Contrary to what people think, Jesus isn’t knocking the acquisition of wealth nor the zest for private enterprise, rather, he was knocking the foolish idea that some people have of placing greater importance on laying up material treasures than on laying up spiritual treasures. We concretely violate the priority Jesus speaks about when we acquire wealth at the expense of becoming dishonest, when we acquire power at the expense of becoming ruthless, when we acquire reputation in the community at the expense of neglecting our own family. We grossly violate Jesus priority when we acquire a huge chunk of world’s passing treasures at the expense of losing eternal treasures in heaven. When a man clothes his soul with the garments of honor, purity and goodness, nothing can injure them. Let us therefore seek the treasures of heaven by investing our time, treasure and talents in our community for the sake of God and posterity. We are to tell ourselves that we must never allow our riches to define us or set bounds of exclusion in the face of God and people.

“How to Pray (Ask): Ask, Seek, Knock”

“How to Pray (Ask): Ask, Seek, Knock”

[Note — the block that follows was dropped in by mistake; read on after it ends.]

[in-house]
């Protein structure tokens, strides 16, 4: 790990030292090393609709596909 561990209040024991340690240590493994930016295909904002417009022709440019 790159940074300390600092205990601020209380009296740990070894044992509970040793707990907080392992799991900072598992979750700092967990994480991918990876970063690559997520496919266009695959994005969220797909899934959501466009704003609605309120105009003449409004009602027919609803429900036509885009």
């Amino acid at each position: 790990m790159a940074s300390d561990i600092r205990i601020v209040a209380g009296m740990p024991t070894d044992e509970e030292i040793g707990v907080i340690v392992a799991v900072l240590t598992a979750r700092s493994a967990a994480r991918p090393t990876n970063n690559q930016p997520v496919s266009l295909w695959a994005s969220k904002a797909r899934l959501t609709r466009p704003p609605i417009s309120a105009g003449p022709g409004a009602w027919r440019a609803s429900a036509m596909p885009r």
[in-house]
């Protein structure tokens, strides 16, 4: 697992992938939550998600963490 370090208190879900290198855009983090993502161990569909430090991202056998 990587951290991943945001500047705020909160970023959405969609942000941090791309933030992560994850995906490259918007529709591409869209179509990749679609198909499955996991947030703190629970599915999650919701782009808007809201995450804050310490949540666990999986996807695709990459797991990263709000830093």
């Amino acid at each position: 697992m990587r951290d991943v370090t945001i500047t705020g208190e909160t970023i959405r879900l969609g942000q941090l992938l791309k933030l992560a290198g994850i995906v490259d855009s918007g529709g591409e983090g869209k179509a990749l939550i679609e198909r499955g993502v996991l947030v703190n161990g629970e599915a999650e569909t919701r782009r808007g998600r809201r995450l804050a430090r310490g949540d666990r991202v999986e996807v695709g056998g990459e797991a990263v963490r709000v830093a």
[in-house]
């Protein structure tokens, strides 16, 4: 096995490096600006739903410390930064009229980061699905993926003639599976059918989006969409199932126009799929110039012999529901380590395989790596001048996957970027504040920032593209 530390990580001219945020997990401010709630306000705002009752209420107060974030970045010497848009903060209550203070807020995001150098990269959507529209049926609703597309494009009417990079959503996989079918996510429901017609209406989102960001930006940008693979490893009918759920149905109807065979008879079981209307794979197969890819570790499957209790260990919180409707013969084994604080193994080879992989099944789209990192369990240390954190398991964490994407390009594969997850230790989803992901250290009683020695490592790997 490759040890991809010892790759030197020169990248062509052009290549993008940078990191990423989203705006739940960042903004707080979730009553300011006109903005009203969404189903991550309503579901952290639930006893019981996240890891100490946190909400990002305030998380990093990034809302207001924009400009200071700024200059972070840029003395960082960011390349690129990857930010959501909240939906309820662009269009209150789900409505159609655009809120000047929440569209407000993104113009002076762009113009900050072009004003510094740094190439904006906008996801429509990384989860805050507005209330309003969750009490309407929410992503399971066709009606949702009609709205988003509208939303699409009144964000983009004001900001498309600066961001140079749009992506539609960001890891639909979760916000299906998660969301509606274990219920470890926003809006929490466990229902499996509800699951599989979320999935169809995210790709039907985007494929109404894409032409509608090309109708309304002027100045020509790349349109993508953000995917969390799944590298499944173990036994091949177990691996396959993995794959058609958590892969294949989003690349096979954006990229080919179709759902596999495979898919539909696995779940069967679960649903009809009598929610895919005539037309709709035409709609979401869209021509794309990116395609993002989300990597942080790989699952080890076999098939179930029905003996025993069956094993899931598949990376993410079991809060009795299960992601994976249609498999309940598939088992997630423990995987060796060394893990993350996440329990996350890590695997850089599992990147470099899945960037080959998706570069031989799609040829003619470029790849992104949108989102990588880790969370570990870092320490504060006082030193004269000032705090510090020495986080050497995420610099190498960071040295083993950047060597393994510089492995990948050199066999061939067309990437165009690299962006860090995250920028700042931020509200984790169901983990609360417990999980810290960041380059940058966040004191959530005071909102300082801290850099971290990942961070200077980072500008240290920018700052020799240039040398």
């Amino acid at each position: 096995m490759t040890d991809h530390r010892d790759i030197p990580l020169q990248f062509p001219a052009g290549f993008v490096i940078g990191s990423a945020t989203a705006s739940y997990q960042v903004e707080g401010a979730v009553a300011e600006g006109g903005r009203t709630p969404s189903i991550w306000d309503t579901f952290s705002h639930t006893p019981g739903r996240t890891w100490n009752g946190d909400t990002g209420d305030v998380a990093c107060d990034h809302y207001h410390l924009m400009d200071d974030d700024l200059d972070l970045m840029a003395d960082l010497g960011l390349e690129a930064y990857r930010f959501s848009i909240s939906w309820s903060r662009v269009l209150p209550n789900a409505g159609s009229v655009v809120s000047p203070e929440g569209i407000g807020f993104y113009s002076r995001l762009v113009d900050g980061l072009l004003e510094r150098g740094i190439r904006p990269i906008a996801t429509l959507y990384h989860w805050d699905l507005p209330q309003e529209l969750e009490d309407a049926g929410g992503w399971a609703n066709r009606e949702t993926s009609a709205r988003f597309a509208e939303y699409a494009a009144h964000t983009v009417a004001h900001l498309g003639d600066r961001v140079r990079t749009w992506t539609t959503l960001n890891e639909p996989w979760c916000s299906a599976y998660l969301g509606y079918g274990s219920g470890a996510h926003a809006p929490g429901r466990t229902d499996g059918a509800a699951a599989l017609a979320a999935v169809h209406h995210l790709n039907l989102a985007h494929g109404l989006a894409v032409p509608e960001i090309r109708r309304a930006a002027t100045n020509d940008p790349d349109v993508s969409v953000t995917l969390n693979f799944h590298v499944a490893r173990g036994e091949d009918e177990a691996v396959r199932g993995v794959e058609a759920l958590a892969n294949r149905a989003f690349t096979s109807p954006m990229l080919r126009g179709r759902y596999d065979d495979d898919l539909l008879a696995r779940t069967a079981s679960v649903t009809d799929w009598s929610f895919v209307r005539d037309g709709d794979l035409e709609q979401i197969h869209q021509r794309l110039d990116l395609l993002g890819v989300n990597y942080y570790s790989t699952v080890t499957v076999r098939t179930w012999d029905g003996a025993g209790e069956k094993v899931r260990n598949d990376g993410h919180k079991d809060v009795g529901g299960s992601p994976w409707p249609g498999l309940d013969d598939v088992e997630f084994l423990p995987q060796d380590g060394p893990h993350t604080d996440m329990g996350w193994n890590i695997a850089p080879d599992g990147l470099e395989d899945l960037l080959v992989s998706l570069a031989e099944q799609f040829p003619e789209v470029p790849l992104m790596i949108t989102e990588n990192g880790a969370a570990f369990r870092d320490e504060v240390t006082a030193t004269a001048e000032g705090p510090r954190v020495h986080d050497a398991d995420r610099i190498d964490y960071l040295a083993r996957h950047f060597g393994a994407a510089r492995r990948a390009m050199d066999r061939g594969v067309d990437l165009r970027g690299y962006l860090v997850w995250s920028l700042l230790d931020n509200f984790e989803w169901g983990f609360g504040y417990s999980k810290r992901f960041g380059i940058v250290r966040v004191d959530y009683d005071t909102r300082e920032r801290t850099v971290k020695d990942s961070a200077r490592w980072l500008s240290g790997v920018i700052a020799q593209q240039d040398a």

Today’s 1st and Gospel Readings encourage persistence in prayer. The 2nd reading, reminds me of what God has done for me in Jesus. God’s track record in history and in my own life shows that he will answer my persistent prayers in the way that’s best for me. “Great is the mystery of faith”. This mystery, then, requires that the faithful believe in it, that they celebrate it, and that they live from it in a vital and personal relationship with the living and true God. This relationship is prayer (1Thes.5:17-18). The drama of prayer is fully revealed to us in the Word who became flesh and dwells among us. To seek to understand his prayer through what his witnesses proclaim to us in the Gospel is to approach the holy Lord Jesus: first to contemplate him in prayer, then to hear how he teaches us to pray, in order to hear our prayer. Prayer is the pillow of religion. Only the self-sufficient do not pray, and the self- righteous cannot pray. Our persistent prayer to God is to be made in a climate of love and trust, for he is a loving Father who cares for us and will give us the best thing at the right time.